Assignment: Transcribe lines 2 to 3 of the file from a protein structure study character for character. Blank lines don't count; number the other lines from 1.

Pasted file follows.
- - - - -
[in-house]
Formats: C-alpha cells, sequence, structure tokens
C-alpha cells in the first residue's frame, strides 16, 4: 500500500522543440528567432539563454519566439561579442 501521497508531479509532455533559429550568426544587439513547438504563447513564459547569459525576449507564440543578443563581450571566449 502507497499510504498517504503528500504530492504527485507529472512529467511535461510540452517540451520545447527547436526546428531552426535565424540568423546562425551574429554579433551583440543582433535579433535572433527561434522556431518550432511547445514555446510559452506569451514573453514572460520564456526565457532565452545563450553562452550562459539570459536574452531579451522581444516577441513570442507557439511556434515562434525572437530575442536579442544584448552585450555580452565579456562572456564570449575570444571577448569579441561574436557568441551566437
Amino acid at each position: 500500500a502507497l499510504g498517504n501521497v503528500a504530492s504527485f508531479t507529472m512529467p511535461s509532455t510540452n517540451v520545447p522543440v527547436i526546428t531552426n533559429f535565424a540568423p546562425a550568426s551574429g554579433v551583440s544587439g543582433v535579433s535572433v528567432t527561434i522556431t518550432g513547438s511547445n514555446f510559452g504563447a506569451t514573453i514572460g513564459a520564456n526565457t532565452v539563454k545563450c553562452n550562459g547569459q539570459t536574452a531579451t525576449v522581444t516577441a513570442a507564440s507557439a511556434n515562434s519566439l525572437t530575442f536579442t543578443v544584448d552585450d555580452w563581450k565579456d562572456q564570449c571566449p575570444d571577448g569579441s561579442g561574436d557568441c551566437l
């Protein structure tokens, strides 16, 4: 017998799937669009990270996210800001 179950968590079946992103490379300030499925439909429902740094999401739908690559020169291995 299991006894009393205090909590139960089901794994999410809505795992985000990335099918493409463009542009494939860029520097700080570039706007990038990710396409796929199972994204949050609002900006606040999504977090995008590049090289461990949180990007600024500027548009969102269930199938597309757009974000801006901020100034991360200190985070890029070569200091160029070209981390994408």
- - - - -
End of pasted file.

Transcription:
Formats: C-alpha cells, sequence, structure tokens
C-alpha cells in the first residue's frame, strides 16, 4: 500500500522543440528567432539563454519566439561579442 501521497508531479509532455533559429550568426544587439513547438504563447513564459547569459525576449507564440543578443563581450571566449 502507497499510504498517504503528500504530492504527485507529472512529467511535461510540452517540451520545447527547436526546428531552426535565424540568423546562425551574429554579433551583440543582433535579433535572433527561434522556431518550432511547445514555446510559452506569451514573453514572460520564456526565457532565452545563450553562452550562459539570459536574452531579451522581444516577441513570442507557439511556434515562434525572437530575442536579442544584448552585450555580452565579456562572456564570449575570444571577448569579441561574436557568441551566437